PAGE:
Darkseid himself can be considered an influence on the Star Wars mythos. This ultimate embodiment of evil, no doubt inspired by the fascism Kirby literally fought in World War II, seeks domination with the enthusiasm and scope of a galactic empire. His name—pronounced “Dark Side”—would also seem to be a gift to Lucas, whose characters endlessly prattle about the dark side and light side of the force. This phrase is also one of the most successful lexical contributions of Star Wars, as anyone who sells out can be described as “turning to the dark side.” The expression is also used humorously, as in a recent Grazia lifestyle post: “Emma Watson has turned to the dark side (dyeing her hair a deep brunette).” Such jokes may owe an indirect debt to Kirby.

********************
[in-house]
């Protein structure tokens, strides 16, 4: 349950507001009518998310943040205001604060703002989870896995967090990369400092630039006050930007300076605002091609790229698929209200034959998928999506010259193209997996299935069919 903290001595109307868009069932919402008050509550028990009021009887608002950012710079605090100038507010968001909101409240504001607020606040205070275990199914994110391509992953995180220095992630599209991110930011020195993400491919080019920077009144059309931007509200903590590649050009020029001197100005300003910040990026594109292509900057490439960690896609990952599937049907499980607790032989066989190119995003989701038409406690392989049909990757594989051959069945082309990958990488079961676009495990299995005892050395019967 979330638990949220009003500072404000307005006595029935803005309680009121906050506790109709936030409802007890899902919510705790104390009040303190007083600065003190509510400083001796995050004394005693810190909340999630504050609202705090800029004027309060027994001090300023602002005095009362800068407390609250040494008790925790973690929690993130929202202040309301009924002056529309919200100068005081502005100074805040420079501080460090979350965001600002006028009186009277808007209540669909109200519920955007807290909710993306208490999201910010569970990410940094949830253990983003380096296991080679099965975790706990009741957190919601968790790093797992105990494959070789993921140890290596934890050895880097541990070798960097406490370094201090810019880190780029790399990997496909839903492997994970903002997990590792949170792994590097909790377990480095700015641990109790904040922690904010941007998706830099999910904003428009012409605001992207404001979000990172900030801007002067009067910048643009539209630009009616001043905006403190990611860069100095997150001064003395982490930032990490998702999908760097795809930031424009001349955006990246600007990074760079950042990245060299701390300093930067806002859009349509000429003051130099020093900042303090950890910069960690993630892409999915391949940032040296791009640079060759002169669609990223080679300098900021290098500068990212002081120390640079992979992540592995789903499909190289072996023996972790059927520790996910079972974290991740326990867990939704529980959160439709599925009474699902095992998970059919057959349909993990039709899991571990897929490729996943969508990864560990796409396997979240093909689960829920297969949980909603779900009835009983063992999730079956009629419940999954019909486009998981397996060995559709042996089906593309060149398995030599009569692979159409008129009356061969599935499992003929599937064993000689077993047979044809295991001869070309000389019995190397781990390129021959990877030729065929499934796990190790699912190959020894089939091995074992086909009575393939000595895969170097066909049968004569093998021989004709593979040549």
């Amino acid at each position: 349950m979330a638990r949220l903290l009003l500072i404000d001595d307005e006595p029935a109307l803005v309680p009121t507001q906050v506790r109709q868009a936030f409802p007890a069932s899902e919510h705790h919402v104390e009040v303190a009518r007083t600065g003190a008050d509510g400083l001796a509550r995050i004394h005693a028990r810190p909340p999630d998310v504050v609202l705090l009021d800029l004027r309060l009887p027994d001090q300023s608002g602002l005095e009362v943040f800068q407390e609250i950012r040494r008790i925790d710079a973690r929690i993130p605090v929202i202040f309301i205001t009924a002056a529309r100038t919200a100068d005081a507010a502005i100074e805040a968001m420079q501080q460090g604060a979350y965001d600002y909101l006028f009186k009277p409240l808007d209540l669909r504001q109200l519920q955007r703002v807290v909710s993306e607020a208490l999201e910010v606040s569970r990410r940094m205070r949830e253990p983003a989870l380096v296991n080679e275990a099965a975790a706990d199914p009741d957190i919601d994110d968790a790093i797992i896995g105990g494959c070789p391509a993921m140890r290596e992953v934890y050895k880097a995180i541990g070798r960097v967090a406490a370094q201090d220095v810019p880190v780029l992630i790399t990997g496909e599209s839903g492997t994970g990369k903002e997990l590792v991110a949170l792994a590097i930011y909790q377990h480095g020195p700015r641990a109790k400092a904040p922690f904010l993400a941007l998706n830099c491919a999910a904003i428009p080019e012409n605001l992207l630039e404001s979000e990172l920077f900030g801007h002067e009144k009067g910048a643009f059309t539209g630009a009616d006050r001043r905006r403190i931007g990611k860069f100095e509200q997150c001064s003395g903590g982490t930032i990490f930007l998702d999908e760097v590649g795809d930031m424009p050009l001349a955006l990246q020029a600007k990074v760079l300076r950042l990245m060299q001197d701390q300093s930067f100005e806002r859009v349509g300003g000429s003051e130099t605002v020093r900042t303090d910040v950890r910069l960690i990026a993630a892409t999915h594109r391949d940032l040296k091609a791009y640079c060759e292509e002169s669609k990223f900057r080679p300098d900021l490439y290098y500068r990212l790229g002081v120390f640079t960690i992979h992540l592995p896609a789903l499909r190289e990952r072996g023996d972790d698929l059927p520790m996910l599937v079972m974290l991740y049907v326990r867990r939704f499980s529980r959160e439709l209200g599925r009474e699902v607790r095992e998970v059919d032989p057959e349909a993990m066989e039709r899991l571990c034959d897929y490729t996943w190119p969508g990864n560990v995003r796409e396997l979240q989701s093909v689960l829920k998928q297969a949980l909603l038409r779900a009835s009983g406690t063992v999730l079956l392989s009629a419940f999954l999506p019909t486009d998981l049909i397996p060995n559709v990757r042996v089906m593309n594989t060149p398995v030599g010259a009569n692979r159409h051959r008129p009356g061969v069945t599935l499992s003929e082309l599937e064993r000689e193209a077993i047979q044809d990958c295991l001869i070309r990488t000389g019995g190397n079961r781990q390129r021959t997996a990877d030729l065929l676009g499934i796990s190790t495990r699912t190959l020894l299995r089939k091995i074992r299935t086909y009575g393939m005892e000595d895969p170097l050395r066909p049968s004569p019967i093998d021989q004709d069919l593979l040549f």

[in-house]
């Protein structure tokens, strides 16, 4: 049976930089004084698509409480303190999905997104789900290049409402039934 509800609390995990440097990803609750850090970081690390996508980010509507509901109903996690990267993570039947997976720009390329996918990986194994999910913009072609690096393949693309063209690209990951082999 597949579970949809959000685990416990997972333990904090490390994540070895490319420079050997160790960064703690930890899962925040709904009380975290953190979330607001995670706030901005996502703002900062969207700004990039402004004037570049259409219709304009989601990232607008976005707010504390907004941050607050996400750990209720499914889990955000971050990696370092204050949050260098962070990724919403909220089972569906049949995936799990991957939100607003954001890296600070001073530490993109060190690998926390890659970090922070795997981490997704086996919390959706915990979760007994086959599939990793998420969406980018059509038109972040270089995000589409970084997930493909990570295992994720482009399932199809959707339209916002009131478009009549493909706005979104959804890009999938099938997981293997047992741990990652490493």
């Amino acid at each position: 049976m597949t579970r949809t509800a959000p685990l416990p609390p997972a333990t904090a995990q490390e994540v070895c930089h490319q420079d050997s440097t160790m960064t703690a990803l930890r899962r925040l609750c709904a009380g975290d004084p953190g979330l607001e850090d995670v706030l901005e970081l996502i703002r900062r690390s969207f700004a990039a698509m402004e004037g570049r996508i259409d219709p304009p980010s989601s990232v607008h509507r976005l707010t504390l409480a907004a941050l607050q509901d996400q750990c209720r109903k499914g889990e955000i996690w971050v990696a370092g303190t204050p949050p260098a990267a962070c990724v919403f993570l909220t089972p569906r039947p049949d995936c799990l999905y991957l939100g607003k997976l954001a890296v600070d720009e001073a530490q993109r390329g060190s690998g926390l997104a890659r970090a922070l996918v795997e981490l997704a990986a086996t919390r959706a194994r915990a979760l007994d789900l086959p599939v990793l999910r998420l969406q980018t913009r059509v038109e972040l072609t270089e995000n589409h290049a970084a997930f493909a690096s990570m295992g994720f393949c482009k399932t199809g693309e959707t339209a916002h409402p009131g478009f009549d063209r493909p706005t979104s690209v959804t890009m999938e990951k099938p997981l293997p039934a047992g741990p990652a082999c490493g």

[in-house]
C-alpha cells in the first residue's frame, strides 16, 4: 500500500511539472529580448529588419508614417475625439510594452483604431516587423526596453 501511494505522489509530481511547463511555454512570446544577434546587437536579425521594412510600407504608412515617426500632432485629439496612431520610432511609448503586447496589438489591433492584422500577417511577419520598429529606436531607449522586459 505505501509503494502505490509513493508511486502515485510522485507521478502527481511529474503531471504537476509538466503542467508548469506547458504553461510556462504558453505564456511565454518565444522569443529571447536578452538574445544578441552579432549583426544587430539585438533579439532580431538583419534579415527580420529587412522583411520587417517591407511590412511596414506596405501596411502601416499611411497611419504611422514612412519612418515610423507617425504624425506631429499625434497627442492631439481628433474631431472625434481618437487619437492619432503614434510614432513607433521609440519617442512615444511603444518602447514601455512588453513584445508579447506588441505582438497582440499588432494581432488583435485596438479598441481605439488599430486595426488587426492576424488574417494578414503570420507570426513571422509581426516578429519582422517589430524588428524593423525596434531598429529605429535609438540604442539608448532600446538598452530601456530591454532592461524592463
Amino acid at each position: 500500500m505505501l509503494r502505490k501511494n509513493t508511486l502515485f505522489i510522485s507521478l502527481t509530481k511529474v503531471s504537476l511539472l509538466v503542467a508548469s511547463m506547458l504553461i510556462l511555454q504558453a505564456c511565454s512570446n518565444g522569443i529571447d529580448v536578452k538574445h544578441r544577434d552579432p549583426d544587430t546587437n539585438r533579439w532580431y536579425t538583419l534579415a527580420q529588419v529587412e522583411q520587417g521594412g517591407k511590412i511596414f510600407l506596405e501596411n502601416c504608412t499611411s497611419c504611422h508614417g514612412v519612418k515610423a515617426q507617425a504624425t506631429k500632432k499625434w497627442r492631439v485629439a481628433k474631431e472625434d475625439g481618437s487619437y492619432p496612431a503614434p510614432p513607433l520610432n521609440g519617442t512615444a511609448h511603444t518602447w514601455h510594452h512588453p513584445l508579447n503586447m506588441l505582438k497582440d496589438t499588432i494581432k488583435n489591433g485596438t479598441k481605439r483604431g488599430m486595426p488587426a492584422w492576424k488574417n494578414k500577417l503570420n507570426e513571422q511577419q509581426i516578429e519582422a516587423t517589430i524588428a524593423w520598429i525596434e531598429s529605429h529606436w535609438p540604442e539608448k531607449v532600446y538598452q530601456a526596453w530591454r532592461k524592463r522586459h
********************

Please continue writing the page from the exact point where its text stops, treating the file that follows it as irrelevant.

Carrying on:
Someone who’s given a lot of thought to Kirby and Star Wars is Tom Scioli, a Kirby-influenced artist whose work can be seen in his creator-owned American Barbarian comic, the exuberant crossover Transformers vs. G.I. Joe and the current Super Powers backups for Cave Carson Has a Cybernetic Eye. Scioli told Paste that the Kirby-Star Wars connection is “complicated” and “The Pact” (the story in New Gods #7) is “the Star Warsiest thing Kirby’s done… It’s a very epic, very sci-fi, very mythic and very cinematic comic at a time when no one else was doing cinematic comics. It’s SO similar to Star Wars, but I’ve read Lucas’s early script drafts and it seems like he really did arrive at that story honestly. It’s something I’ve pondered for a long time and can argue both sides.”